Some things are much more complicated to create they then they should be. Gravel, for instance. It’s just a bunch of small rocks. How hard could that be? You start out by making a number of different rocks. Once that is done, you stare at the screen blankly trying to figure out how to fit hundreds of them together without overlap. That is where scripting and physics come into play. At the same time, there are some things that end up being way easier to create then they should be. I’m talking about rain. Thousands of raindrops falling to the ground. Using individual objects for each drop would be impossible. This is another job for……the procedural editor!
In the procedural material editor, there is a pattern module called “Cells”. This is one of my favourite modules because you can create lots of perfect circles. I used it make the stars in the space scene. The cells module has three different outputs.
The first output is the basic cell pattern. The other two use the same pattern, but they add different shadings to it. For this purpose, we are going to use the Distance 1 output. It’s basically a radial gradient at the center of each cell. The gradient comes to an abrupt stop when it touches the edge of another cell. If we open this picture in the GIMP and increase contrast, the image gets reduced to a bunch of circles.
Obviously the colours are inverted, but you can see how this would become stars. Once the contrast is maxed, altering the brightness of the image will change the size of the circles. This is great. Now we just need to replicate this effect in the procedural editor. For that, we will add a “Greater Than” module and a number. The procedural editor considers black to be zero and white to be one. The Greater Than module will allow us to limit the colour output of the cells by designating a minimum value.
The Greater Than module is causing all colours with a value greater than 0.2 to become white, while leaving everything else black. Essentially we have increased the contrast.
I’m going to use 0.1. Lets see what happens when we transplant this texture into a procedural material.
I switched the pattern output to control the transparency and gave the material a blue colour. This gives us many spheres suspended in the air.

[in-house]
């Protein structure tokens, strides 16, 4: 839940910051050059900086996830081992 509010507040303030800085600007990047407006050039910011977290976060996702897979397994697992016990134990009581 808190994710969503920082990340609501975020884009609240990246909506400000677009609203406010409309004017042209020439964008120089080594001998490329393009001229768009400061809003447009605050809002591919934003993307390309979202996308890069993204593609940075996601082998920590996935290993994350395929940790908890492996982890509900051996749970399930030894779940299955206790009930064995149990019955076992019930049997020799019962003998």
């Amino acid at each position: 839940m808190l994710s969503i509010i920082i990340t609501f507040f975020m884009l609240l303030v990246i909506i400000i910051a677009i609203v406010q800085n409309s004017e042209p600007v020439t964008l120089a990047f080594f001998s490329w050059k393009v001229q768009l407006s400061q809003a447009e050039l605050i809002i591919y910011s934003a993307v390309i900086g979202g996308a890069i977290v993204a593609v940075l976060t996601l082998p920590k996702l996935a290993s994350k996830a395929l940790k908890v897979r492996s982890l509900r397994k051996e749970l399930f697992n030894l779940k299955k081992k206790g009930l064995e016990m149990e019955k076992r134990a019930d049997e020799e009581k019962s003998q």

So far so good. There are only two things we need to do: animate the rain and vertically stretch it. The cells module has an x, y, and z input, which makes it very easy to add time to the Y direction. As time increases, so does the vertical position of the drops.
I have added time to the y-coordinate of the cell pattern. This will cause all the drops to move down as time passes. If we want more speed we can multiply time by anything we want. When 1 second passes, the drops will move down by a distance of TX, where T is time and X is the multiplier.
The material is done. Vertically stretching it can be done by altering the mapping of the material to the object.
As you can see, the vertical scale is 20x greater than the other two dimensions. This will give the rain a streaking look. I have also rotated the material to simulate the effect of wind. The final result is quite remarkable. However, this being a material, it takes a long time to render. A 1000 x 750 pixel image takes about 2 minutes to render. A 5 second clip takes about 8 – 10 hours. Although, considering a single frame of a Pixar film averages a 7 hour render time, 2 minutes isn’t bad!
So that’s it. My only complaint is the long render time. For a hobbyist with a single computer I can’t really use this in an animation. If I did, my computer would be out of commission for days. I have a feeling that I will be visiting this topic again in the future. I’ve seen video game produce decent looking rain in real-time. They mostly use animated image textures on large rectangular meshes that always face the player. It’s not truly 3D, but it looks like it is.
AOI File: Rain.zip